National Trust Launches New Main Street Subsidiary to Expand Preservation-based Economic Development efforts in America’s historic downtowns
Posted January 18, 2013 | Contact firstname.lastname@example.org or 202-588-6141
The National Trust for Historic Preservation announced the launch of a new subsidiary —The National Main Street Center, Inc.— as the next step for the Trust’s successful 33-year old National Main Street program, and has named Barbara G. Sidway of Baker City, Ore., and Palm Beach, Fla., as the first chair of the subsidiary’s Board of Directors. The Main Street program, which uses historic preservation as a tool for economic development in downtown and neighborhood commercial districts, has been active in the revitalization of more than 2,000 communities since its inception in 1980.
Over the past 33 years, the Main Street program has resulted in $54 billion in investment, the rehabilitation of more than 229,000 buildings, and the creation of 450,000 jobs in those cities and towns. Officials at the U.S Department of Housing and Urban Development have cited the National Trust’s Main Street program as one of the most successful economic development strategies in the United States.
“We are pleased to support the launch of the new Main Street subsidiary to grow and broaden the impact of one of the country’s most effective, grass-roots, preservation and jobs programs,” said National Trust president Stephanie Meeks. “With her strong track record in economic development and community revitalization as a developer, hotelier, and civic volunteer, Barbara Sidway brings the skills we need to lead this new subsidiary and expand the National Main Street Center. As a co-founder of the Oregon Main Street program, Barbara has been a strong and consistent champion for Main Street in her community, at the state level, and nationally.”
Ms Sidway is a private developer who restores and manages historic properties in partnership with her husband, Dwight. Award-winning projects include the Geiser Grand Hotel in Baker City, Ore., and Miami’s Freedom Tower.
The decision to establish a subsidiary was made after a year-long study to determine how best to support and expand the Center’s reach. With a separate board of directors focused on the opportunities for Main Street, yet working under the umbrella of the National Trust, the Main Street Center will be able to draw upon new leaders and resources while keeping preservation as a core tenant of the program. This comes at a time when traditional government funding for community revitalization is under pressure, yet many historic downtowns and commercial districts are experiencing a revival as younger residents are seeking authentic experiences in the places where they work, shop, live, and play.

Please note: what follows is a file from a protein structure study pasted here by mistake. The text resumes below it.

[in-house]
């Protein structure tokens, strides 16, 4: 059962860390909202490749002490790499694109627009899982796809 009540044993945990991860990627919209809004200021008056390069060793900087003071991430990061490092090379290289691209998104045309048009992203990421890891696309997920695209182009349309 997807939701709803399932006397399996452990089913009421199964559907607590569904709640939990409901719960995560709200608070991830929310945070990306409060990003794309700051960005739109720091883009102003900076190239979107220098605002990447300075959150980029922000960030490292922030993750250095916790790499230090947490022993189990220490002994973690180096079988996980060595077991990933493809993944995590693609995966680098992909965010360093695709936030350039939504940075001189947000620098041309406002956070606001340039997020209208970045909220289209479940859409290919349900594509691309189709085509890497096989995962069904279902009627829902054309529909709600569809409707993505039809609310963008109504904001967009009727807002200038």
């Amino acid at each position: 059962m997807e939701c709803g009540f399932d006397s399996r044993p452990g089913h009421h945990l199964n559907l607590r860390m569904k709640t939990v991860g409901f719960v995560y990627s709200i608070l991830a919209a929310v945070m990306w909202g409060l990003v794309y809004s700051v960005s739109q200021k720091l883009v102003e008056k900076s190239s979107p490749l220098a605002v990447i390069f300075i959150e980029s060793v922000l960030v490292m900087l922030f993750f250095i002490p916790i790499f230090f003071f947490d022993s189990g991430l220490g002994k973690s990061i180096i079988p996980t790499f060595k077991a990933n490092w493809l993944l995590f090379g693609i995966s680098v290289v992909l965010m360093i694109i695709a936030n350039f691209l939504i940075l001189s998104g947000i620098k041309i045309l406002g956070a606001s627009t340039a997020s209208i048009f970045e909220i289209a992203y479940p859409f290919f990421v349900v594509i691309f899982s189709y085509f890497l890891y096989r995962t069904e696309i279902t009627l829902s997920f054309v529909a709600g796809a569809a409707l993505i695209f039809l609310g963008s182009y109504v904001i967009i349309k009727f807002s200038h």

One of the first tasks of the new board will be the selection of a CEO to direct the subsidiary. “We are eager to identify the strong leadership needed at the staff level to help us shape an expanded and strengthened Main Street program,” said Ms Sidway. “We are looking for an individual who understands the community revitalization field where Main Street has been an important player over the past three decades as well as a strong leader who possesses the communication and networking skills required to launch a new venture.”
In addition to Ms Sidway, the initial board of the National Main Street Center, Inc. includes Sam Dixon, an attorney and preservationist from Edenton, N.C.; Joe Grills of Rapidan, Va., past chairman of the Montpelier Foundation, a member of the boards of Woodberry Forest School and Kimco Realty, a member of a number of investment organizations, and a trustee of the National Trust; Beppie LeGrand of Columbia, S.C. (ex officio), Main Street Coordinator for South Carolina; preservation consultant Mary Thompson of Olympia, Wash., a former Main Street Center staff member, former Washington State Historic Preservation Officer, and a member of the National Trust Board of Trustees; and David J. Brown, Executive Vice President and Chief Preservation Officer of the National Trust for Historic Preservation of Washington, D.C., who serves as the Trust’s representative on the board.
The National Trust for Historic Preservation, a privately funded nonprofit organization, works to save America’s historic places.